Rating: 4 stars
Henri Duschelle reminds me of Buckaroo Bonzai (without the guitar chops) or the 1930s pulp hero, Doc Savage. Like Buckaroo and Doc, Duschelle is clever, honorable, courageous, and armed with the best technology available. He surrounds himself with capable people he can trust, and then leaves them to do their work: chasing murderers, slavers, pirates and other miscreants across interstellar space, where Captain Duschelle manages to stay one step ahead of his enemies – at warp speed.
This novella begins with the destruction of three colonizing space ships and their crews, and Duschelle is assigned to investigate. With two “Brains” (academics) on board, he and his crew head to Ossilan, the uninhabited planet where the disaster occurred, and discover that all is not as it appears. Duschelle has to unravel the mystery, which traces back to his home planet of Igran.
It’s great fun to watch the good Captain using pieces of information the author keeps hidden from us until the right moment, and the plot never eases up. However, two things are missing from the Duschelle stories: the Captain never makes a mistake, and none of his crew ever sneaks around and does something they aren’t supposed to. Take those “Brains”, for instance. As it is, they’re on the scene only to provide Duschelle with the latest translating equipment. But if a Brain had secreted herself onto one of the landing ships, and then gotten in the way and endangered Duschelle’s crew, and he had to figure out a new plan on the fly …. Then the Captain could have shown his mettle.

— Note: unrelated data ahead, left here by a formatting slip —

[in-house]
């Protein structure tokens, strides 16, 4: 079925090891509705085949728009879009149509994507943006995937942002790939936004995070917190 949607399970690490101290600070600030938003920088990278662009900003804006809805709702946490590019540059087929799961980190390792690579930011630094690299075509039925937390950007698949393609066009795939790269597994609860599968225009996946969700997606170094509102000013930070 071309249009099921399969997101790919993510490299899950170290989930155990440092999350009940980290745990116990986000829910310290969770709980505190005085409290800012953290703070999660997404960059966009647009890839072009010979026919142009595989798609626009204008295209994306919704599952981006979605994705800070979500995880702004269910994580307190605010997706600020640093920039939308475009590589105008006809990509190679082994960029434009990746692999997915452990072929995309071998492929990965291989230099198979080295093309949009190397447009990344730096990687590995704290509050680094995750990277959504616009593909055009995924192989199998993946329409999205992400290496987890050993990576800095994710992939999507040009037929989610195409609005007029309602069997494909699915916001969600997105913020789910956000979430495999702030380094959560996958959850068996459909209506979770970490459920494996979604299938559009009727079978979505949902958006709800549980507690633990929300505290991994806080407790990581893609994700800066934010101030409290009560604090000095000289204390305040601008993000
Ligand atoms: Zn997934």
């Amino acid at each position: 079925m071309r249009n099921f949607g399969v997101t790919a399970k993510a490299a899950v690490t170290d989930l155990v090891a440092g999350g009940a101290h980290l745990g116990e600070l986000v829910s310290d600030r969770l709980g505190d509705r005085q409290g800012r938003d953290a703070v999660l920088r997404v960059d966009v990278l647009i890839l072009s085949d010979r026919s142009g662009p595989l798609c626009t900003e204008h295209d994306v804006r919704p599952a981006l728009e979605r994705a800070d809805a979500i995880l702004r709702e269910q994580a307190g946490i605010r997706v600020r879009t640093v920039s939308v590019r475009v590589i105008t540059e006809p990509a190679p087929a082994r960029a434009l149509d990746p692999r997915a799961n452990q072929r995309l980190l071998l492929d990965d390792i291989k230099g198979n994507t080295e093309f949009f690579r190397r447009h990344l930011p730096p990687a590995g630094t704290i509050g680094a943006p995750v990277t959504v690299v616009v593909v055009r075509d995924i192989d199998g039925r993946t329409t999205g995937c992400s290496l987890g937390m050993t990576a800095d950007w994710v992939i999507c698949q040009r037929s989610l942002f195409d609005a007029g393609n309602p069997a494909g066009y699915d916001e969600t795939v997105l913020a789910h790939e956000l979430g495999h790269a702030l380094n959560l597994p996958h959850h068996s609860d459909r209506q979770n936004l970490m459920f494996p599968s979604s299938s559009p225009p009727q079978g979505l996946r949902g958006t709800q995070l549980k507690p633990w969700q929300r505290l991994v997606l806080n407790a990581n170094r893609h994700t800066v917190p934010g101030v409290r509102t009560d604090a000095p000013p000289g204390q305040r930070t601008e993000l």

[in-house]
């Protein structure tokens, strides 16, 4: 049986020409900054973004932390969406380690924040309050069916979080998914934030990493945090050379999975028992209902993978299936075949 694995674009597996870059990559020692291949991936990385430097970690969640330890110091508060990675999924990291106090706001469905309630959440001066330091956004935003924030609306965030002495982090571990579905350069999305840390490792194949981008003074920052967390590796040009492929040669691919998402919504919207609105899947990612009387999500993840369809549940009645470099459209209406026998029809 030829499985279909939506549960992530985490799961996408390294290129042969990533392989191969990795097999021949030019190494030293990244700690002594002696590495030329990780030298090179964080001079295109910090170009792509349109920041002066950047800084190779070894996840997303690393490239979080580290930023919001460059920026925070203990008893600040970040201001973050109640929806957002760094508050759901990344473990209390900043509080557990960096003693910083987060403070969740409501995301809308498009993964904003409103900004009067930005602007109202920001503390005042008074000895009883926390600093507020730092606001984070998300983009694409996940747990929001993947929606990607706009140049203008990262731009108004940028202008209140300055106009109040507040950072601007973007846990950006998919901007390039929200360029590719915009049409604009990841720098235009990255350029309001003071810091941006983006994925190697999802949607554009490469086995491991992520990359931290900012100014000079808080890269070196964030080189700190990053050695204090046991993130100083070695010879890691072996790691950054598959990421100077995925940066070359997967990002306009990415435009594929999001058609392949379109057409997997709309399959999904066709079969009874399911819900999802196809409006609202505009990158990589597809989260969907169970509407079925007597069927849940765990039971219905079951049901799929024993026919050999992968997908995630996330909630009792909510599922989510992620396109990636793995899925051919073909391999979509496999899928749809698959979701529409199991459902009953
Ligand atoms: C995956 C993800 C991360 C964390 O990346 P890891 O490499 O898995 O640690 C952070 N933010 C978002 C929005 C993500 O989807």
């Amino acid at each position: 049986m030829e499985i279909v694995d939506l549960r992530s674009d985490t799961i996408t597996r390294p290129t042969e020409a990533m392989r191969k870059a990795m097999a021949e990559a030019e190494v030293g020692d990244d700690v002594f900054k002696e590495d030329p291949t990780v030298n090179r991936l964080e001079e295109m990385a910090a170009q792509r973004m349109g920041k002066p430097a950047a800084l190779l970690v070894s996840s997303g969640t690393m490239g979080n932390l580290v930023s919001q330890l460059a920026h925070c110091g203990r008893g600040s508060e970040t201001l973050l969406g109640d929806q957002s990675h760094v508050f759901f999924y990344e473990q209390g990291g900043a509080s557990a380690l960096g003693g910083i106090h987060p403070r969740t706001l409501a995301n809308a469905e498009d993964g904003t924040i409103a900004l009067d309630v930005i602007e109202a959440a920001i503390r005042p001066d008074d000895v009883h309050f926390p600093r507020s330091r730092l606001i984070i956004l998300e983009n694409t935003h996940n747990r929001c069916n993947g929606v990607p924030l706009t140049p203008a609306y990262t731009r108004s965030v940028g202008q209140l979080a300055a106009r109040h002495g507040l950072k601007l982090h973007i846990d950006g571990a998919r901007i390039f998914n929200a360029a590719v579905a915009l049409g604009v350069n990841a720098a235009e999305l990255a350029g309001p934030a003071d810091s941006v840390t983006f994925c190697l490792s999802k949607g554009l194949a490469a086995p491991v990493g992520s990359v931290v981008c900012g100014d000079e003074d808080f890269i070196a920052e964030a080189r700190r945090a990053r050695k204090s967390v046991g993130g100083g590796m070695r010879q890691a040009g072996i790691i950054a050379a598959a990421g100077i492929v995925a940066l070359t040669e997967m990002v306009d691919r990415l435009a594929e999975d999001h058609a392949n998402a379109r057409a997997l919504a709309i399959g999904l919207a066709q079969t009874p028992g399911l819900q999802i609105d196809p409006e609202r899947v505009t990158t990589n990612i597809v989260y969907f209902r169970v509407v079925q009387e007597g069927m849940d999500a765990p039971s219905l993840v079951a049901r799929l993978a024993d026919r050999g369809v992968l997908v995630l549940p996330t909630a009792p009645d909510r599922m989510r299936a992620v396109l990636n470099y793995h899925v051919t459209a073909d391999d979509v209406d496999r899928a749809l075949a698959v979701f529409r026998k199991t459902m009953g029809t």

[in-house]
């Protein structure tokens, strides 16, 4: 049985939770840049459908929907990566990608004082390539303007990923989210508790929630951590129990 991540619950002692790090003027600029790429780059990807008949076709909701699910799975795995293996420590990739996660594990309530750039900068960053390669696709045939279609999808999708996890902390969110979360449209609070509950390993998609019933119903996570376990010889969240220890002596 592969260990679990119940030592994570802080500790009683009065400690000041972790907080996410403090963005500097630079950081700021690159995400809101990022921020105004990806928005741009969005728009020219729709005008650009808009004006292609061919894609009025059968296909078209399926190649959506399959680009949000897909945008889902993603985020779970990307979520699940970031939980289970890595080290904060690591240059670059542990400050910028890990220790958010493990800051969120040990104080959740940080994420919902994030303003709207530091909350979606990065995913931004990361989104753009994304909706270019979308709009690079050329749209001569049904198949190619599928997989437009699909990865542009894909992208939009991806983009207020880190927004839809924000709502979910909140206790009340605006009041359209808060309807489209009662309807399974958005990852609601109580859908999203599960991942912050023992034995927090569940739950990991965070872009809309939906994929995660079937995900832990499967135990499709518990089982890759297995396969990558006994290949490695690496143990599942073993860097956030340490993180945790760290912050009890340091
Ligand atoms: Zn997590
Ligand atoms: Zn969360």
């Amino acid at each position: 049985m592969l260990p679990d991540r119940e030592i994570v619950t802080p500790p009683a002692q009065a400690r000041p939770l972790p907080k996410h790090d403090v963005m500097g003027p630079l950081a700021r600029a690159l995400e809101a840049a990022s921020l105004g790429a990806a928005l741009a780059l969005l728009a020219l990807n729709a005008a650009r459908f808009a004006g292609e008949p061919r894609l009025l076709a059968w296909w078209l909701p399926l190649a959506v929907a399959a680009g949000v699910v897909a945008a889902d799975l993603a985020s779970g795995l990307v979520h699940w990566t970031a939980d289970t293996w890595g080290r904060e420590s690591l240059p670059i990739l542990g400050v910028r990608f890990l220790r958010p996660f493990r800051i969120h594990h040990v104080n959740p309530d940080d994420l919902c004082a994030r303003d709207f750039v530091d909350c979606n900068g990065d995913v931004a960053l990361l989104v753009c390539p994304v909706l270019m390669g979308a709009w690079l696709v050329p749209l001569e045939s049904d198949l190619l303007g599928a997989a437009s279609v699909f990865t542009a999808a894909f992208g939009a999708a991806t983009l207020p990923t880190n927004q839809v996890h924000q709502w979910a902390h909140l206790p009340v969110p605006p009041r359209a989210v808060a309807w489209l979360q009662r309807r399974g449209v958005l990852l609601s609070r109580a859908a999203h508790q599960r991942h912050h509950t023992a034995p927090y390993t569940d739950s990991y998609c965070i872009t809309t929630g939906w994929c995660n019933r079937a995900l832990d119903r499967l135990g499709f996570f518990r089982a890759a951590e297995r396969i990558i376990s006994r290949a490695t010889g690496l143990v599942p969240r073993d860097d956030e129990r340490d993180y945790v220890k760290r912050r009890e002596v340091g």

Lizzie Ross, from The Kindle Book Review
Disclosure: I received a free copy of this book for an independent, fair, and honest review.